INTERESTING TO PHILATELISTS. [Newspaper Article] — The World's News — 28 December 1901
INTERESTING TO PHILATELISTS. There are some interesting statistics in the &nbsp; third edition of the Postage-Stamp Catalogue &nbsp; of Messrs. Whitfield King and Co., Ipswich. The &nbsp; total number of all known varieties of postage &nbsp; stamps issued by all the Governments of the &nbsp; world up to the present time is 16,081. Of this &nbsp; number, 141 have been issued in Great Britain, &nbsp; and 4342 in the various British colonies and &nbsp; protectorates, leaving 11,739 for the rest of the &nbsp; world. Dividing the totals amongst the Con- &nbsp; tinents, Europe issued 3823, Asia 2966, Africa &nbsp; 2775, America, (including the West Indies) 5268, &nbsp; and Oceania. 1249 different varieties. &nbsp; A comparison of these figures with those pub- lished in April, 1900, will show that 1455 new varieties of stamps have been issued throughout the world in the space of 18 month...
HEROIC RESCUE AT SEA. GRAPHIC STORY. [Newspaper Article] — The World's News — 28 December 1901
HEROIC RESCUE AT SEA. GRAPHIC STORY. A great number of ships of varied nationalities arrived in Shields Harbor on November 14th., many of which were seen to have suffered severe- ly in the great gale. The Intrepid, a collier steamer, well known in that port, had a most in- teresting story to tell of trial and stress, and &nbsp; brought with her the master and fourteen of the crew of the German steamer Agnes, who were rescued in a most heroic manner. Captain Rosaltri, the German captain, inter- viewed by a press correspondent, said he and his companions owed their lives entirely to the bravery of Captain Dyer and the gallant crew &nbsp; &nbsp; of the Intrepid. The Agnes was caught in Tues- day's gale some thirty miles east by north of the Tyne, and they soon had their hands well occupied. The vessel was struck by a succession of tremendous seas during that and the following day, and the boats one by one were washed away, the skylight was knocked in, the cabins...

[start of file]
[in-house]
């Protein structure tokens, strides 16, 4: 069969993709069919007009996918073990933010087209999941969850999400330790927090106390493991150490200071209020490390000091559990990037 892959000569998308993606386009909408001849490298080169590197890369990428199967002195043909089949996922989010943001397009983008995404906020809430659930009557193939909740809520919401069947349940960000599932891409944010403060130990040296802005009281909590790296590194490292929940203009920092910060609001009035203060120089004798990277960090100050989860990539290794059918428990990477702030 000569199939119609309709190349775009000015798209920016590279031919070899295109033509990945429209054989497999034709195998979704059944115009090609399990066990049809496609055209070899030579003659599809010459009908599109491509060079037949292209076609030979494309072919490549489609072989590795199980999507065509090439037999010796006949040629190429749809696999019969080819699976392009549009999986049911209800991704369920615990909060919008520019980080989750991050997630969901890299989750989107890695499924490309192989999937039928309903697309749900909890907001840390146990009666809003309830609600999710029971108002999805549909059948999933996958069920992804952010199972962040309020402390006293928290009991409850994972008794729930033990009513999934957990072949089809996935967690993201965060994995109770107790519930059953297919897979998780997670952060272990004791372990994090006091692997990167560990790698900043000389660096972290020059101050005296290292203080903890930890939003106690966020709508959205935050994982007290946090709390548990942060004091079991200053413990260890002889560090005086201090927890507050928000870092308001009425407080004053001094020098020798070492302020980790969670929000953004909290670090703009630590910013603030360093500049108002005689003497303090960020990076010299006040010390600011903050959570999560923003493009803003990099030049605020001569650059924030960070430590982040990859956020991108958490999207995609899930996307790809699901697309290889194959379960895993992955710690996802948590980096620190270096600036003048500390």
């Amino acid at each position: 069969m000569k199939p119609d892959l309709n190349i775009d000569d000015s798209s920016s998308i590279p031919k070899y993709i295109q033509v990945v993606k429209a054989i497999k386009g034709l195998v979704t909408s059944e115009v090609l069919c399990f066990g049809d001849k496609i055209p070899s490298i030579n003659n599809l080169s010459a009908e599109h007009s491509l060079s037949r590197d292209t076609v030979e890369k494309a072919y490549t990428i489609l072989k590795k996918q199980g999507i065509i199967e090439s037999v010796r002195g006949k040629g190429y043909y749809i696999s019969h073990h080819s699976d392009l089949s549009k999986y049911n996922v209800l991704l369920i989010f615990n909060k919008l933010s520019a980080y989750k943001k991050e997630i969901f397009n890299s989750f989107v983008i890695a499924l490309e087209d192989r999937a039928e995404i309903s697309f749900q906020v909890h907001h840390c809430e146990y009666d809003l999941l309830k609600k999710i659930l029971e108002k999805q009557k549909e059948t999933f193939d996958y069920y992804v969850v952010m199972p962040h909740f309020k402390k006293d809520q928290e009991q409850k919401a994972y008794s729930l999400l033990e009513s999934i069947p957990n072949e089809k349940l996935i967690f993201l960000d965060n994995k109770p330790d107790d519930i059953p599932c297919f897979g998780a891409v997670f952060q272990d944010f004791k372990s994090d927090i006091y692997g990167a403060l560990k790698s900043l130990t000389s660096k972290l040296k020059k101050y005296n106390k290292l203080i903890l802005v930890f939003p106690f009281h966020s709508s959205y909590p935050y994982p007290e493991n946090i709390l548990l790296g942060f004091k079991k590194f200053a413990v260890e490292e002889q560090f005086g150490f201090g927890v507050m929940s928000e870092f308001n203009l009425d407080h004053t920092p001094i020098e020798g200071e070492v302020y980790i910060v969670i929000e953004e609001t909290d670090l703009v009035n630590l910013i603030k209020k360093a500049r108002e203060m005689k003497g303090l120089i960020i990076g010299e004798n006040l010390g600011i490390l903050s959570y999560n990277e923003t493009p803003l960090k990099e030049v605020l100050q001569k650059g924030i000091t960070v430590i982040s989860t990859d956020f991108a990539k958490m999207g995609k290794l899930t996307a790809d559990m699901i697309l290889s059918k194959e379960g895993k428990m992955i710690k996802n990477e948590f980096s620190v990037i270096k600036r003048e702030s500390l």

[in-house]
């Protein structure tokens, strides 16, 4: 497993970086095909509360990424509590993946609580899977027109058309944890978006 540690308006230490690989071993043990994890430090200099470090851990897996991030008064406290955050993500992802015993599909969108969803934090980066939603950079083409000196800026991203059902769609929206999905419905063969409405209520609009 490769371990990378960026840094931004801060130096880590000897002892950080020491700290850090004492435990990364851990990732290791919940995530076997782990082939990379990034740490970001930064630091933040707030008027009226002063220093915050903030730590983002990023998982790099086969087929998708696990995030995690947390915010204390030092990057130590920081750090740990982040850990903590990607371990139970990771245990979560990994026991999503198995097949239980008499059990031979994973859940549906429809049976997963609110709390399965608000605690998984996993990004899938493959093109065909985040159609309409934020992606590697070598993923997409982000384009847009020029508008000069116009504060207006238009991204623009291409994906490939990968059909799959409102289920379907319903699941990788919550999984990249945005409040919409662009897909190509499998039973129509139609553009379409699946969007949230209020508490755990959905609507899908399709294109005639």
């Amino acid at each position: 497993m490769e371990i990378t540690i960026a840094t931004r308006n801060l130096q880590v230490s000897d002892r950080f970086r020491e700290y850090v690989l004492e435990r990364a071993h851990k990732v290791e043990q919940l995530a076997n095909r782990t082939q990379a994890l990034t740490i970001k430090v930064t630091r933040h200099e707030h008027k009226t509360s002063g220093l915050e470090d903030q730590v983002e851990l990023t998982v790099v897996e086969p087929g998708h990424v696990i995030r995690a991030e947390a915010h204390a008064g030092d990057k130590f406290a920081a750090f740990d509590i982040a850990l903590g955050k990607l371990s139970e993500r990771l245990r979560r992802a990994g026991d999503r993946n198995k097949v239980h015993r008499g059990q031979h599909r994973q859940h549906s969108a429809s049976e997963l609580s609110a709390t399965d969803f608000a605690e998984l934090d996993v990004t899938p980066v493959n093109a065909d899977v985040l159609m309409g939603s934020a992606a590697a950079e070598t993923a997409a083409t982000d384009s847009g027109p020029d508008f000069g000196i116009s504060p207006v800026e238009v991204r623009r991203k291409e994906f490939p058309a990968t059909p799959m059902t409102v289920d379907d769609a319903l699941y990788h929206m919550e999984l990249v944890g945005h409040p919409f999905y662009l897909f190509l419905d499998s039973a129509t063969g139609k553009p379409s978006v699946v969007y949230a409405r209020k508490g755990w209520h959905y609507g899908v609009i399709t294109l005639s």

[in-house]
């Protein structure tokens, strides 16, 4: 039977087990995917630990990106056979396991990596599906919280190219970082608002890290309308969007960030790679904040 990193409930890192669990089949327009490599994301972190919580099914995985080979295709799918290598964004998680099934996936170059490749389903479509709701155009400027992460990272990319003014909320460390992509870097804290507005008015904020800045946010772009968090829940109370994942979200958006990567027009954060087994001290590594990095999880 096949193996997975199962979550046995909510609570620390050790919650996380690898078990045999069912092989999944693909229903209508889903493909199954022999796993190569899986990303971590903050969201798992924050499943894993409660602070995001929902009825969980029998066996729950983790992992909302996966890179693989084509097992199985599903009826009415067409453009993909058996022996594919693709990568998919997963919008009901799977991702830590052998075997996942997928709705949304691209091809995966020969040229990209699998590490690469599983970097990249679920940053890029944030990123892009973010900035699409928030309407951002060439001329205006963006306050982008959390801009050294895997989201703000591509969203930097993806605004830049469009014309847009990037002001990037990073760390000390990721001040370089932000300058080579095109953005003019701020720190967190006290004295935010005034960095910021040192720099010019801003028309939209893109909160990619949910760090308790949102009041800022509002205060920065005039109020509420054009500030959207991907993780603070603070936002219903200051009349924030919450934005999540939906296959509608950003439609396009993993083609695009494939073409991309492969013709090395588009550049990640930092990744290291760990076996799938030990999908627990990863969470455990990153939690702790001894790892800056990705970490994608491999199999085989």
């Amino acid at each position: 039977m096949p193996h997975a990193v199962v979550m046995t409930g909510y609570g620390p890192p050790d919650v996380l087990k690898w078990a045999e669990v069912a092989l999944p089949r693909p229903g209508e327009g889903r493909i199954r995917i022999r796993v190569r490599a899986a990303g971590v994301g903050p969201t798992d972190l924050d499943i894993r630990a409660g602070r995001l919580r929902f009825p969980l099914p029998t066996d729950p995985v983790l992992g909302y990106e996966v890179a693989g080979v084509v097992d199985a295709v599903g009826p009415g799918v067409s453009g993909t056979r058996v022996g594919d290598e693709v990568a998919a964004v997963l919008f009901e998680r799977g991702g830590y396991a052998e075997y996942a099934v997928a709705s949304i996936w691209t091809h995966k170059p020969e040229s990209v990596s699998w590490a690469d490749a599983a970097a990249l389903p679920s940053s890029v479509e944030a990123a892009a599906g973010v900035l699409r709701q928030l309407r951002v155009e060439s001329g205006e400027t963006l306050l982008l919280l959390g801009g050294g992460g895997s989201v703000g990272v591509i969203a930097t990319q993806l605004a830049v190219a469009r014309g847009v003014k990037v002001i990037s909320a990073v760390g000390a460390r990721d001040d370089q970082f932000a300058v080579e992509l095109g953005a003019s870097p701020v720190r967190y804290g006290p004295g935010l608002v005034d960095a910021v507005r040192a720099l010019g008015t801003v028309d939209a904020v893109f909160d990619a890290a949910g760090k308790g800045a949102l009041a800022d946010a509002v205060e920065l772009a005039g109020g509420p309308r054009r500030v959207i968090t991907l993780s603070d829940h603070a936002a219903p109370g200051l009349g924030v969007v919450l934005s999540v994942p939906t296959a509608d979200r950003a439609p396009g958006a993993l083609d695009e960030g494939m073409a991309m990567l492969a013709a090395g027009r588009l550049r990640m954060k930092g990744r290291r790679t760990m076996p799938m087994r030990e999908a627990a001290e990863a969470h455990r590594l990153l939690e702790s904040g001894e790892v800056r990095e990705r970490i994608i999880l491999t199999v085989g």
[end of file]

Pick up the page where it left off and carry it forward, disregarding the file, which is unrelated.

WHERE LIFE IS HELD CHEAP. [Newspaper Article] — The World's News — 28 December 1901
WHERE LIFE IS HELD CHEAP. &nbsp; &nbsp; There are great prisons around Irkutsk (says the "Anglo-Russian"). To these for generations men have been sent from Russia to expiate mur- der and unmentionable horrors. At the end of &nbsp; their imprisonment they have been released. But the Russian authorities have not taken them back to Russia. They left them free to do as they liked—preferring they should stay in Siberia. They made for the big towns, chiefly Irkutsk, be- cause it is the gold centre. Accordingly a great part of the population consists of such men and the children of such men. There is, on an average, &nbsp; one murder a week in the town. There are drunk- en quarrels, and then a hit over the head with a spade. Life is held cheap, and murders are com- mitted in order to steal a few shillings. Robberies with violence are common. Burglary is prevalent. Yet there are hardly any police in the town. Everybody is supposed to look out for himself. It ...